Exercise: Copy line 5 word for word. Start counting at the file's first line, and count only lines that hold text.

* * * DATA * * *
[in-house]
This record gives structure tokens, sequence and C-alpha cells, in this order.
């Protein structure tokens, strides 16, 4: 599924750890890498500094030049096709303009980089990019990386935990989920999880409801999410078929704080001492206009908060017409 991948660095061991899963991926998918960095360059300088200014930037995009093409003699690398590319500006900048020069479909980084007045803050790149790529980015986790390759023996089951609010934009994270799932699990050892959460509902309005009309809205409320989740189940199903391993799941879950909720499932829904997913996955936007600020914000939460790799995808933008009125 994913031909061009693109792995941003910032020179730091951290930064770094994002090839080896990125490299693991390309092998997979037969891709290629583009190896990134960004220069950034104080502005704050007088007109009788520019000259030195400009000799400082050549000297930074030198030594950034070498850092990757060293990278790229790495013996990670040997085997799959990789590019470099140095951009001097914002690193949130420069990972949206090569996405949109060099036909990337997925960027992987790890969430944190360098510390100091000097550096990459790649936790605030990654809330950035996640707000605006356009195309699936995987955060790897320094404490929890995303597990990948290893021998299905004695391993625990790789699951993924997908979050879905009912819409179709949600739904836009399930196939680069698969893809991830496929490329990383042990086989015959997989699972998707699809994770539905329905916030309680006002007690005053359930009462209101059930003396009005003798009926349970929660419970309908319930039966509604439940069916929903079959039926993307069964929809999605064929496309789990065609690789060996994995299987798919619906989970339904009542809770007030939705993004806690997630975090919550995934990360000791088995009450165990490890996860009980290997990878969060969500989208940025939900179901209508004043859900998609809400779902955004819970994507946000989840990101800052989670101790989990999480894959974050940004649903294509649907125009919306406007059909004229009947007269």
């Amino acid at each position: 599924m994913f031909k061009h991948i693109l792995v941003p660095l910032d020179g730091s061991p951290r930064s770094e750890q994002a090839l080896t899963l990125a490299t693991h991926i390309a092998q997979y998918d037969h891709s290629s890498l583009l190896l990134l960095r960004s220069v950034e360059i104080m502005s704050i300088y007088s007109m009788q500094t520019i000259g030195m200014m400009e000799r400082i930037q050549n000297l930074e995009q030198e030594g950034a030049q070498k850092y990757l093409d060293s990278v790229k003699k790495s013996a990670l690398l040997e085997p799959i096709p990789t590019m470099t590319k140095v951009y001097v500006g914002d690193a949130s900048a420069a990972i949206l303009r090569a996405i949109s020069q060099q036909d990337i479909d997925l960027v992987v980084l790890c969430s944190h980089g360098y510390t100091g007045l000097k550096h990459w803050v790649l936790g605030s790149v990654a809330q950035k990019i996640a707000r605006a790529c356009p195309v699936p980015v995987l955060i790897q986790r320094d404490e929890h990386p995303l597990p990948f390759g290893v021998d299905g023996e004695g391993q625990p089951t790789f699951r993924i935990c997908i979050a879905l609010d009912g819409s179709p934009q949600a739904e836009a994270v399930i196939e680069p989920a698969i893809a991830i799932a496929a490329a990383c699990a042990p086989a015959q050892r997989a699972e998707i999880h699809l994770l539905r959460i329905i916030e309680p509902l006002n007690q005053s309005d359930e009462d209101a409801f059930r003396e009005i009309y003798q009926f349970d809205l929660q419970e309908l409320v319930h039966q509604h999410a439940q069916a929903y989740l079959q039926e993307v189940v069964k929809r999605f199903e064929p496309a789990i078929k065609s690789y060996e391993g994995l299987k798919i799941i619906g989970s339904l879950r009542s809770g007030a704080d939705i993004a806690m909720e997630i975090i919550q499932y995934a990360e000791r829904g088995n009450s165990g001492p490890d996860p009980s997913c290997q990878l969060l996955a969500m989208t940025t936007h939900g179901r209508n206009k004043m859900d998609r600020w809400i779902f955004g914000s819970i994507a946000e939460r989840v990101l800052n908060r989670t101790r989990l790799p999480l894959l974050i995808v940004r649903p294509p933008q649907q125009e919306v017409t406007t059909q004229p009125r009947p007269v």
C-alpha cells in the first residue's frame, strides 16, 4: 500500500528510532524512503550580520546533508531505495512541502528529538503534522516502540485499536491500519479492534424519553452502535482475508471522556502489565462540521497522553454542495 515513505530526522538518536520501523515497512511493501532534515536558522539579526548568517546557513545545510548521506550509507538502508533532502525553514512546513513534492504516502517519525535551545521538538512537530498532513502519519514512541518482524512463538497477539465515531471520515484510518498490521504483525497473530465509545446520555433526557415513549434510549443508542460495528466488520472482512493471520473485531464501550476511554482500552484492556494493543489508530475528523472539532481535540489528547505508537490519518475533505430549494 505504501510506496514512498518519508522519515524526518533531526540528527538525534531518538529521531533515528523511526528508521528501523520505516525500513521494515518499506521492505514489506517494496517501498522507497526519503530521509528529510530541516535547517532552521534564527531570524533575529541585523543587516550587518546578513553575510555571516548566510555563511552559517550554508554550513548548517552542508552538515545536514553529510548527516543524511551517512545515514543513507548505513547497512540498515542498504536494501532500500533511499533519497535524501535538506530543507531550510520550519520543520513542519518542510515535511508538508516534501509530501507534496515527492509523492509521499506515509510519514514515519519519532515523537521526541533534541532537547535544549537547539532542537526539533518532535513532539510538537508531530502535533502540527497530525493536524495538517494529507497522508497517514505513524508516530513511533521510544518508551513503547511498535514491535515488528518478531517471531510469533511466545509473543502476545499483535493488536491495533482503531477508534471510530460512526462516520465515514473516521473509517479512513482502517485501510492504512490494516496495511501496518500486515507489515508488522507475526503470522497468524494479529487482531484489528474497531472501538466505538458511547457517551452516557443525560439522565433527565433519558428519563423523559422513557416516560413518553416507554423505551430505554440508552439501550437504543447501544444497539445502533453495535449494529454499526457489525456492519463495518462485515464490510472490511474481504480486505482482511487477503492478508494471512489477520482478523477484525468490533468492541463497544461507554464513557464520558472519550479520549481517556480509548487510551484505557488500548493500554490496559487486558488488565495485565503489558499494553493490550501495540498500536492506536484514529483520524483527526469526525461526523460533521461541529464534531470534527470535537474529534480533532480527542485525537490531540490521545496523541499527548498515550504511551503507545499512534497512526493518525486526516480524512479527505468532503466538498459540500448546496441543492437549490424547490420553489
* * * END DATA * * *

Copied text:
C-alpha cells in the first residue's frame, strides 16, 4: 500500500528510532524512503550580520546533508531505495512541502528529538503534522516502540485499536491500519479492534424519553452502535482475508471522556502489565462540521497522553454542495 515513505530526522538518536520501523515497512511493501532534515536558522539579526548568517546557513545545510548521506550509507538502508533532502525553514512546513513534492504516502517519525535551545521538538512537530498532513502519519514512541518482524512463538497477539465515531471520515484510518498490521504483525497473530465509545446520555433526557415513549434510549443508542460495528466488520472482512493471520473485531464501550476511554482500552484492556494493543489508530475528523472539532481535540489528547505508537490519518475533505430549494 505504501510506496514512498518519508522519515524526518533531526540528527538525534531518538529521531533515528523511526528508521528501523520505516525500513521494515518499506521492505514489506517494496517501498522507497526519503530521509528529510530541516535547517532552521534564527531570524533575529541585523543587516550587518546578513553575510555571516548566510555563511552559517550554508554550513548548517552542508552538515545536514553529510548527516543524511551517512545515514543513507548505513547497512540498515542498504536494501532500500533511499533519497535524501535538506530543507531550510520550519520543520513542519518542510515535511508538508516534501509530501507534496515527492509523492509521499506515509510519514514515519519519532515523537521526541533534541532537547535544549537547539532542537526539533518532535513532539510538537508531530502535533502540527497530525493536524495538517494529507497522508497517514505513524508516530513511533521510544518508551513503547511498535514491535515488528518478531517471531510469533511466545509473543502476545499483535493488536491495533482503531477508534471510530460512526462516520465515514473516521473509517479512513482502517485501510492504512490494516496495511501496518500486515507489515508488522507475526503470522497468524494479529487482531484489528474497531472501538466505538458511547457517551452516557443525560439522565433527565433519558428519563423523559422513557416516560413518553416507554423505551430505554440508552439501550437504543447501544444497539445502533453495535449494529454499526457489525456492519463495518462485515464490510472490511474481504480486505482482511487477503492478508494471512489477520482478523477484525468490533468492541463497544461507554464513557464520558472519550479520549481517556480509548487510551484505557488500548493500554490496559487486558488488565495485565503489558499494553493490550501495540498500536492506536484514529483520524483527526469526525461526523460533521461541529464534531470534527470535537474529534480533532480527542485525537490531540490521545496523541499527548498515550504511551503507545499512534497512526493518525486526516480524512479527505468532503466538498459540500448546496441543492437549490424547490420553489